CIHRS Inaugurates the First Training Course for Youth of Egyptian Political Parties Jointly with NDP, Wafd and Tagamu’ Leaders

In Human Rights Education Program, Trainings and Workshops by

On February 13th 2007, the First Course for Youth of Egyptian Political Parties was opened with the participation of Dr. Ali El Din Hilal, NDP Media Officer, Essam Shiha, member of the Supreme Council of the Wafd Party, Mohammed Farag, Central Socialization Officer at the Tagamu&#146 Party (The National Progressive Unionist Bloc), and Bahey El Din Hassan, CIHRS Director. The opening addresses dealt with the role of the youth in political life, the necessity of the concept of citizenship in the endeavor to establish a real civil state where all citizens enjoy legal and political equality, where both the constitution and the law are respected and their implementation in circumstances providing parliamentary and popular supervision.

Hilal said, “The concept of human rights is central to any real democratic development” and called upon party youth, including NDP youth, to question their parties regarding the situation of the youth in their platforms. He stressed that both the Constitution and the law should be respected. In this context he said, “Reaching the seats of power is a legitimate objective for all opposition parties. If parties did not seek power, they would be similar to social associations”.

Mr. Shiha was sarcastic about the statement of the Minister of Higher Education, where he spoke about “the possibility of student engagement in political action inside universities, provided they avoid political parties!”.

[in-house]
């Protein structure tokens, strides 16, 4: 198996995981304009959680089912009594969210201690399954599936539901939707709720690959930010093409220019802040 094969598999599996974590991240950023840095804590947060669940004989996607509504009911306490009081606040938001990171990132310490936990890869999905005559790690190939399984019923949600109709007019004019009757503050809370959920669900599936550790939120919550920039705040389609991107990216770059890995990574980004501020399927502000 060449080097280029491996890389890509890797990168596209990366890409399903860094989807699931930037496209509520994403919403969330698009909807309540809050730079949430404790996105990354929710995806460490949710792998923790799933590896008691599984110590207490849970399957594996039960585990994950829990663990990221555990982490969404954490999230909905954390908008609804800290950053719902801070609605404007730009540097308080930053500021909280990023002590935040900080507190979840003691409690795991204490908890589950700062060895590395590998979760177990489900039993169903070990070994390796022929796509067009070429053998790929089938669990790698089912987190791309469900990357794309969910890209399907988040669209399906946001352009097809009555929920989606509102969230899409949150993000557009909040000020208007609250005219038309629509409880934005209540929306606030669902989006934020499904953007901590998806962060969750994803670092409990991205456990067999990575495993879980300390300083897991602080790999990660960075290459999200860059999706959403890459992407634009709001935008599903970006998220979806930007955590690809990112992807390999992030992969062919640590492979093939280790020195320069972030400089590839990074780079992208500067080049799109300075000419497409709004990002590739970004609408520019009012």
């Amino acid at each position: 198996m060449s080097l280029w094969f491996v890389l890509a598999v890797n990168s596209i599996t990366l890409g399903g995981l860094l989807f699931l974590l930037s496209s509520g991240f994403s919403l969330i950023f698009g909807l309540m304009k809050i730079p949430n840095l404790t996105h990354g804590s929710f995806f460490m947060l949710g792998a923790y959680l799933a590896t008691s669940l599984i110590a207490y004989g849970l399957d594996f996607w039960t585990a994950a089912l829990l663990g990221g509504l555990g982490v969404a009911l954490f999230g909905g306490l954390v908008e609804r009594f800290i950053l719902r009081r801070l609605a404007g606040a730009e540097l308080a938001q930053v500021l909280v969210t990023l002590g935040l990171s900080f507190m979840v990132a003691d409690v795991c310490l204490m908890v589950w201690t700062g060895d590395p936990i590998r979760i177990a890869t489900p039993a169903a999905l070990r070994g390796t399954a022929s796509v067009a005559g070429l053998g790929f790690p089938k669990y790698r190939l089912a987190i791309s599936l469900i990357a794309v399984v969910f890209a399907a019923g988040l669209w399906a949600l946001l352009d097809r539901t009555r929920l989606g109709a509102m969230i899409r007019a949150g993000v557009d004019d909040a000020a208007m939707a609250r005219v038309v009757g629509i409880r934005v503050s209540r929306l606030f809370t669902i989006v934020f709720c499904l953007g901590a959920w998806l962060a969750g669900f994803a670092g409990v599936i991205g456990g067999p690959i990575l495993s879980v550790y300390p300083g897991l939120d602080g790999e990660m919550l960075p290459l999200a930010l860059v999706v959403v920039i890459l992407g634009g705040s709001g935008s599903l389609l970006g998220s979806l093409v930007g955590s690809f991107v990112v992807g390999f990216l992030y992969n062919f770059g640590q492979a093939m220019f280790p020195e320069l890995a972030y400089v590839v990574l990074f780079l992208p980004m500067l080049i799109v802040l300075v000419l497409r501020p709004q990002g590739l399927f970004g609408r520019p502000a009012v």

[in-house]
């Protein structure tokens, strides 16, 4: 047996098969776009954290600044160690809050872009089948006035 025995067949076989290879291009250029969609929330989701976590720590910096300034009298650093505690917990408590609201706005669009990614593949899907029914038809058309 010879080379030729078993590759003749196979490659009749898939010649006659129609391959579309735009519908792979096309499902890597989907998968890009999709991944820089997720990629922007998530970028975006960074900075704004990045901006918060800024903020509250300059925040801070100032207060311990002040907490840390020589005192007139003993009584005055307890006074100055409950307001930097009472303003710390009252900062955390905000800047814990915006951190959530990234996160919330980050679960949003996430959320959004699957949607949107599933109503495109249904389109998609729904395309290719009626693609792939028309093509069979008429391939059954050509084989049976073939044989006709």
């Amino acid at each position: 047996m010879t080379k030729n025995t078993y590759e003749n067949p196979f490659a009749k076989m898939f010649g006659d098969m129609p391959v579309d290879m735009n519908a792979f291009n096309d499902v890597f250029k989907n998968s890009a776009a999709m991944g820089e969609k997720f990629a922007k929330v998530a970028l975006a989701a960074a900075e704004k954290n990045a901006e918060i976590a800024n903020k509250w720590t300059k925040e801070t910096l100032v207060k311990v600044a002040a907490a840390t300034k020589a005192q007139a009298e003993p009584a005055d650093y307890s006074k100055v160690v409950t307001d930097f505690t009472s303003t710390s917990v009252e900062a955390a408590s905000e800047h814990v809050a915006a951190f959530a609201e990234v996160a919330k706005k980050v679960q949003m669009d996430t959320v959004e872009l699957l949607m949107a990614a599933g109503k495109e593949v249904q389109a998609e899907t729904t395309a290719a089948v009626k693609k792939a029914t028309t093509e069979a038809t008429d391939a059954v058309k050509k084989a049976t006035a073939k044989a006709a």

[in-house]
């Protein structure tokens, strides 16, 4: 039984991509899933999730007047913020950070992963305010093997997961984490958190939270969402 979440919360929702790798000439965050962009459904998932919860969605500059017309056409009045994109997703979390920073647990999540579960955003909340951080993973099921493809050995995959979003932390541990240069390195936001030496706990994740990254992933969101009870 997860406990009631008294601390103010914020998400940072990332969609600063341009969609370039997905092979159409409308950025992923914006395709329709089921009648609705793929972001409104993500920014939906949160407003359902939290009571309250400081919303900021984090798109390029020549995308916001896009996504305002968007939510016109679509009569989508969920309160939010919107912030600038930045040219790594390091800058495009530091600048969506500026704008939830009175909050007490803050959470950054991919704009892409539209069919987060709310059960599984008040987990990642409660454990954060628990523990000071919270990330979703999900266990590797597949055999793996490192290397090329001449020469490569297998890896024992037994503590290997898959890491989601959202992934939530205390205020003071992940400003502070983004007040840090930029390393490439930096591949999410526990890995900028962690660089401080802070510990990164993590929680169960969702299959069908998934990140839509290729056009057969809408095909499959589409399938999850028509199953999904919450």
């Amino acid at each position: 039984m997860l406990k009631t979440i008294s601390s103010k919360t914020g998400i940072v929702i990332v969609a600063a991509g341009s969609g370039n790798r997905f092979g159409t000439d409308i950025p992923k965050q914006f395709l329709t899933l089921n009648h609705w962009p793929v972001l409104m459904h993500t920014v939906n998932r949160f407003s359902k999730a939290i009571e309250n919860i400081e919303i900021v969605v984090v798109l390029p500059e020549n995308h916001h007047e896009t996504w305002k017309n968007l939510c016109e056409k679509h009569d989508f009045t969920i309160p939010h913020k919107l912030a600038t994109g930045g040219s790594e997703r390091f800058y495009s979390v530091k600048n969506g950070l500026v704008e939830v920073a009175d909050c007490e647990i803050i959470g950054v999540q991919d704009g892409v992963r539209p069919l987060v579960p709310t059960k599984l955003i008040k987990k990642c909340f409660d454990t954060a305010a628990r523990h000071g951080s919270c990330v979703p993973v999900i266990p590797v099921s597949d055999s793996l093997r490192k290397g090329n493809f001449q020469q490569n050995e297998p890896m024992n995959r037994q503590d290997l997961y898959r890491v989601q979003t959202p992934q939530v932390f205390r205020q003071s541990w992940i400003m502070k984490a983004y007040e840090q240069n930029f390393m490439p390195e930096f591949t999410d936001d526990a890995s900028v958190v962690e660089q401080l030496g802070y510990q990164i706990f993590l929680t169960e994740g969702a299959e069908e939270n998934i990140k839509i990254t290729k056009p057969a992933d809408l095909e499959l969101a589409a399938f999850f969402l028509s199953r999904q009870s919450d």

Mr. Farag stressed that political parties have been banned for a long time, then were authorized while restricting their activities for several decades. This created a political vacuum that is filled by politicized and non-politicized religious groups.

The program targets a group of youth belonging to parties and political movements (official and non-official), with the participation of 20 young men and women from five parties, namely: the NDP, the Wafd, Al Ghad, Nasserite Party and Tagamu&#146), in addition to participants from the Muslim Brothers, the Democratic Party (in formation), the Liberal Youth Union, and Youth for Change from five governorates: Cairo, Gharbiya, Dakahliya, Souhag, and Assiout). Lecturers and trainers include academics, journalists and human rights activists.

The program of the course includes a variety of training sessions and working groups dealing with means of acquiring skills of communication with different categories of people, influencing them and gaining their support for youth cause. Furthermore, the youth would be familiarized with the political impact of the phenomenon of torture inflicted upon citizens in police stations. A roundtable discussion would also take place among participants on the role of party and independent press in issues of political reform, the advantages and defects of the electoral system, the crisis of student unions, the extent to which Egyptian universities need to genuinely become independent from the executive authority and security control, and the future of protest movements in light of the receding political dynamism.

The program includes also training on international human rights conventions and instruments that Egypt had ratified, as well as a study of the status of citizenship within Egyptian party platforms, the position of widespread blogging among the youth on political action, the general status of women and their impacts on women&#146s participation in public action. Finally, the agenda includes the issue of independence of jurists and political reform in Egypt.


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